🙄

Entrepreneurs on Marketing

Published
Sep 22, 2020
Topics
EntrepreneurshipMindsetHustle Culture

If this essay helps you learn something or think about marketing and inclusivity differently, please consider sending a tip. I love writing about doing marketing differently, but spending my energy this way has real repercussions for my health and business.

I'm listening to an episode of a podcast about harmful selling, and I'm struck not for the first time about how different my view of things like funnels are from entrepreneurs who haven't necessarily done those things outside of the [online] entrepreneurship space.

When I learned funnels and marketing automation in the software space, it was so different from what we see in the online entrepreneurship space.

To the point what it was practically unrecognizable to me when I started my business.

(Some other time we can talk about the huuuuge eyeroll I did when it finally clicked to me that these elusive, sparkly "launches" everyone was talking about were literally. just. marketing campaigns.)

I think the main thing is that funnels outside of online entrepreneurship and infoproducts seem more focused on segmentation and guiding people to the right destination than "squeezing" and "pressuring," like the podcast talked about.

Like...it's a network of pneumatic tubes in a funnel formation more than just one path.

And it's not about the tools, it's about how you use them.

If you use them to pressure customers into buying things they don't need, that's one thing. But if you use them to guide customers to your guess of the best product for them, that's another.

For example, I don't believe countdown timers or DeadlineFunnels are inherently bad.

They're bad when you use them to lie and manufacture urgency rather than to call attention to urgency that's actually there.

Right before listening to this podcast, I created a countdown timer.

Why am I using that timer?

It's not to pressure someone into a sale or manipulate them.

It's to call attention and focus to the fact that I am ACTUALLY and IN REALITY closing enrollment to my membership so I can better focus on serving who's in there.

The urgency is found, not manufactured.

I also still use DeadlineFunnel, and believe me, I've thought about whether that's out of alignment with my values MANY times.

But each time, I keep coming back to HOW I use DeadlineFunnel.

I don't lie.

  • I don't pretend a product is only available from the DeadlineFunnel link. I'm clear that the products are available in my product shop at any time.
  • I don't pretend the promotion is a random launch they just happened to join my email list during. I'm clear that it's build into the opt-in mechanism.
  • I don't stretch truths to increase FOMO. No copy like "this is the last time this will be offered" or "this offer's just for you" if it's not true.
  • I don't use big distracting timers all over the page - just one next to each primary call-to-action as a real reminder to help people visualize the real urgency, since I'm a firsthand account of how necessary that is for some people.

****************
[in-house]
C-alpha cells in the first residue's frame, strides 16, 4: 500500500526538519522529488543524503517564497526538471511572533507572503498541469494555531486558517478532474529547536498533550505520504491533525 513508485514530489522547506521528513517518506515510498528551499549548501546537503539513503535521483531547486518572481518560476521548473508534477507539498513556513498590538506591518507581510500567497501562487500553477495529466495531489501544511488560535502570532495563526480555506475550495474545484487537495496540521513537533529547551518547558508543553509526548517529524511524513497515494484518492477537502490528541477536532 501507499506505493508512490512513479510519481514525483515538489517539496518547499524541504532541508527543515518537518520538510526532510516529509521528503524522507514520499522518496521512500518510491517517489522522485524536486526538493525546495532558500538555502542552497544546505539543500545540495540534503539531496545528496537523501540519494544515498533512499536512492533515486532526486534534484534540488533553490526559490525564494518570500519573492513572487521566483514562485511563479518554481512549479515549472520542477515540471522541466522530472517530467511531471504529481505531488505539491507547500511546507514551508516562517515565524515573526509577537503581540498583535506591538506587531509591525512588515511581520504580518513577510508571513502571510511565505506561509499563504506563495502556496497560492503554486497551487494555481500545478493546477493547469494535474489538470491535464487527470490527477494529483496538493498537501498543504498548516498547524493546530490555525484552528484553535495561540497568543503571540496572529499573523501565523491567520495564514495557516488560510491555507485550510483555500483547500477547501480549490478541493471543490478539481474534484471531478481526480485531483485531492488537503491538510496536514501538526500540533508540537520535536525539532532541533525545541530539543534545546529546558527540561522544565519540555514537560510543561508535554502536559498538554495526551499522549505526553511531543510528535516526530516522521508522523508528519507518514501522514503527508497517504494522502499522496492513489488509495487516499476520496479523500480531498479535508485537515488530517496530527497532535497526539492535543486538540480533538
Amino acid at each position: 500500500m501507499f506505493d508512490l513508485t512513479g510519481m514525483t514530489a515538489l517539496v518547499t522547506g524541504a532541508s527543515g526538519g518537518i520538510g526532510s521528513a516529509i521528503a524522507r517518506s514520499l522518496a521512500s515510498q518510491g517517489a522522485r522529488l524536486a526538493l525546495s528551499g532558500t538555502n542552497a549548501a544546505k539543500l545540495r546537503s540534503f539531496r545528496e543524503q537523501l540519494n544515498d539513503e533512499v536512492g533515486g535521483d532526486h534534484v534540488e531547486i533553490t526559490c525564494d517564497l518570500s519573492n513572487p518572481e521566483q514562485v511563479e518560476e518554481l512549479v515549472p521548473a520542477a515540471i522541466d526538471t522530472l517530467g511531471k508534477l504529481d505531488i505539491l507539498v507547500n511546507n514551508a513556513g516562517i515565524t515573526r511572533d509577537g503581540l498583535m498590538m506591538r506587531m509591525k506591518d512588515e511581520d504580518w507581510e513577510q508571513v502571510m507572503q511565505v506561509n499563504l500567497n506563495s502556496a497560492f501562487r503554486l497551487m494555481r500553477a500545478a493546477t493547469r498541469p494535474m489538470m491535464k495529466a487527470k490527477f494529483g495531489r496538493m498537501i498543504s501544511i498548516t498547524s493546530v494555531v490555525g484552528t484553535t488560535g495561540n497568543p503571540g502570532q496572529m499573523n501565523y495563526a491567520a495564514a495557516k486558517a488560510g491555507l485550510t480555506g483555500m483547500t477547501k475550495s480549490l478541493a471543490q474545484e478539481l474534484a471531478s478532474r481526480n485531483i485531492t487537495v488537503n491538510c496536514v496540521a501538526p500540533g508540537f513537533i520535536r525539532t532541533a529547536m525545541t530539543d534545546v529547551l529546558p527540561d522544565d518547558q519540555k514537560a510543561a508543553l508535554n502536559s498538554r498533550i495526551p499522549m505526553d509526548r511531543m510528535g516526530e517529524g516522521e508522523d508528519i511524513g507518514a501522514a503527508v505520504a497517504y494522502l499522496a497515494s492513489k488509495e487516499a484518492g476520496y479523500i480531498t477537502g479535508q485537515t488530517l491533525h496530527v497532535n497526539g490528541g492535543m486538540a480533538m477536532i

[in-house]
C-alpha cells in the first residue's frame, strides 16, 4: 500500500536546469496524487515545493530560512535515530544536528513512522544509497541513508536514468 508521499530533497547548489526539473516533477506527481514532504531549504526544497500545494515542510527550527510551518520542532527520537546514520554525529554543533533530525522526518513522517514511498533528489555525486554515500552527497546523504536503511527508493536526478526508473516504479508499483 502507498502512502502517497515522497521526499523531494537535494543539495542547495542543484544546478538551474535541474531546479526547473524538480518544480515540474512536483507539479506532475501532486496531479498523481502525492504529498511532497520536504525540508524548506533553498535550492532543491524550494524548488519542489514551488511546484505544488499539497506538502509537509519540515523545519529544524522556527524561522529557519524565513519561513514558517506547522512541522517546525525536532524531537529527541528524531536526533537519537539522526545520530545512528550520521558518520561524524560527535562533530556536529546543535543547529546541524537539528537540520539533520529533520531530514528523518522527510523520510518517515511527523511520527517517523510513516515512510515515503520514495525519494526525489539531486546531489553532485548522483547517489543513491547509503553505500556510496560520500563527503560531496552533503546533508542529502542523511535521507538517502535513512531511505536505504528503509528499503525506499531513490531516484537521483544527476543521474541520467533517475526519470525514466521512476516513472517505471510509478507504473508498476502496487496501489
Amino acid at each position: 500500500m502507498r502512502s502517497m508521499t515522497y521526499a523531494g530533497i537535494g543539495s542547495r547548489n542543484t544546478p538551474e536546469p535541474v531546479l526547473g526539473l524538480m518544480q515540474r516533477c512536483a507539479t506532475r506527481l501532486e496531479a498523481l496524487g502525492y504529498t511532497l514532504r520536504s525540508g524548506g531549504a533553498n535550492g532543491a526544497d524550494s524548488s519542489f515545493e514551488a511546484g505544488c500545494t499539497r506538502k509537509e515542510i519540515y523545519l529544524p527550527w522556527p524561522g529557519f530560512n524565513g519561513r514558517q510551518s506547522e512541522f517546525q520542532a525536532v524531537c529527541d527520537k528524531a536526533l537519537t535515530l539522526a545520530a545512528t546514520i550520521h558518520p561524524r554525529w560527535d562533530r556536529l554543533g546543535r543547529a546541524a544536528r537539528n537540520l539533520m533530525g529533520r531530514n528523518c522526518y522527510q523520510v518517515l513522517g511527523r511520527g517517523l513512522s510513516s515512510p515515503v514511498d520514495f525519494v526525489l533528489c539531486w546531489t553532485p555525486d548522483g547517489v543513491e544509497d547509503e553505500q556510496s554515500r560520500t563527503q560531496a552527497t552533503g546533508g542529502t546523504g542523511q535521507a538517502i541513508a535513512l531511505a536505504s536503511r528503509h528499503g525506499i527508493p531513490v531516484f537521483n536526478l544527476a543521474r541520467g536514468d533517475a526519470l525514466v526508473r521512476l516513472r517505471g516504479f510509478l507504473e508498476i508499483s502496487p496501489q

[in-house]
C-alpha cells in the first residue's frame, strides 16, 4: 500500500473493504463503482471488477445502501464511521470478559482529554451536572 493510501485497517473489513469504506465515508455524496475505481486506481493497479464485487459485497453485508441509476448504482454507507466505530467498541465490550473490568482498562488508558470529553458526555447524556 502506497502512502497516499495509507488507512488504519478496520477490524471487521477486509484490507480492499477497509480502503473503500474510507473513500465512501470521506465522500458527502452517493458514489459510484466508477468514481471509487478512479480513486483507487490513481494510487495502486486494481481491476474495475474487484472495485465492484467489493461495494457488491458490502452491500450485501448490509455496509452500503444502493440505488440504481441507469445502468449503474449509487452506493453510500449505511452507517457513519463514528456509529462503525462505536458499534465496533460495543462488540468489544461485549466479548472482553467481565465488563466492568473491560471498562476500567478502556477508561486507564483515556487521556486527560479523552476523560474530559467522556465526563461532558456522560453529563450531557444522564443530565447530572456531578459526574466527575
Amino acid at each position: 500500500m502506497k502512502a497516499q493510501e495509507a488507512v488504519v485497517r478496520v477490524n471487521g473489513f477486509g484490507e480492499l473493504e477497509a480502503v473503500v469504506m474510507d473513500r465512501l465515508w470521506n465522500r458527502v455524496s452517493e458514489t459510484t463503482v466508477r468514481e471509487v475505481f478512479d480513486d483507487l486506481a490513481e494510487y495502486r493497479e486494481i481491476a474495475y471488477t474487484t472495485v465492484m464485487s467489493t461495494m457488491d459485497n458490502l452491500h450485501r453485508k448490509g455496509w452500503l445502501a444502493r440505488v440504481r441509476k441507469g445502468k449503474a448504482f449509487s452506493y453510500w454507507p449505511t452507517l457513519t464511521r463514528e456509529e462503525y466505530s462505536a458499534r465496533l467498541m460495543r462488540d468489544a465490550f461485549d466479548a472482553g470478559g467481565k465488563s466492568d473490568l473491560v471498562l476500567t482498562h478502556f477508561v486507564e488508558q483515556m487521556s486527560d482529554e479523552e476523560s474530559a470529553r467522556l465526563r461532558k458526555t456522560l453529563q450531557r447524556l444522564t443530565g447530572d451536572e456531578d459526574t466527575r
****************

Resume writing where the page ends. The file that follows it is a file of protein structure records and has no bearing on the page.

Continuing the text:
• I don't use HUGE discounts or bonuses as big urgency - only 15% discounts on my lower priced products. The customer never has, like, 15 minutes to decide whether they want to save $500.

When I'm using them in evergreen funnels, I simply say something along the lines of...

"Hey, since you just joined my email list, we're new friends. And since I love making new friends, here's a coupon just for new friends. It's good for X days, and after that the product is available for full price on my website."

And when I use timers for other offers, they're there to subtly highlight real, found scarcity. Key words are subtly and real.

Simple and honest. What marketing should be.

And even automated or evergreen marketing can be that way.

On the other hand, just because something's not automated doesn't mean it's not high pressure or FOMO-inducing.

The biggest investment I've ever made in my business is also the worst investment I've ever made.

I realized later the only reason I thought I needed it was due to slick marketing, pressure, and urgency. And when I say later, when the regret came.

And guess what?

I was sold that high pressure purchase on a sales call after a personal relationship, with nary a funnel in sight.

In fact, a lot of it "went down in the DMs," as they say.

It's easy to try and find rules like "do this" and "do that" for yourself around honest marketing, but really, most of the time it's not about what you do but how you do it.

What's ethical for one person may be unethical for the next.

That's not even to speak of market sophistication.

If you're marketing to a non-tech savvy crowd, or to younger or older audiences, or whatever, there are whole other sets of questions to consider.

You can't look for an ethical marketing checklist or pledge, you have to investigate your own audience and ethics.

For me, DeadlineFunnel is essential for evergreening all of my marketing, an important business value for someone disabled, mentally ill, neurodivergent, and chronically ill.

Because there are SO many things that can take me out of a launch, so I've chosen not to run them. And DeadlineFunnel helps.

If this essay helped you learn something or think about marketing and inclusivity differently, please consider sending a tip. I love writing about doing marketing differently, but spending my energy this way has real repercussions for my health and business.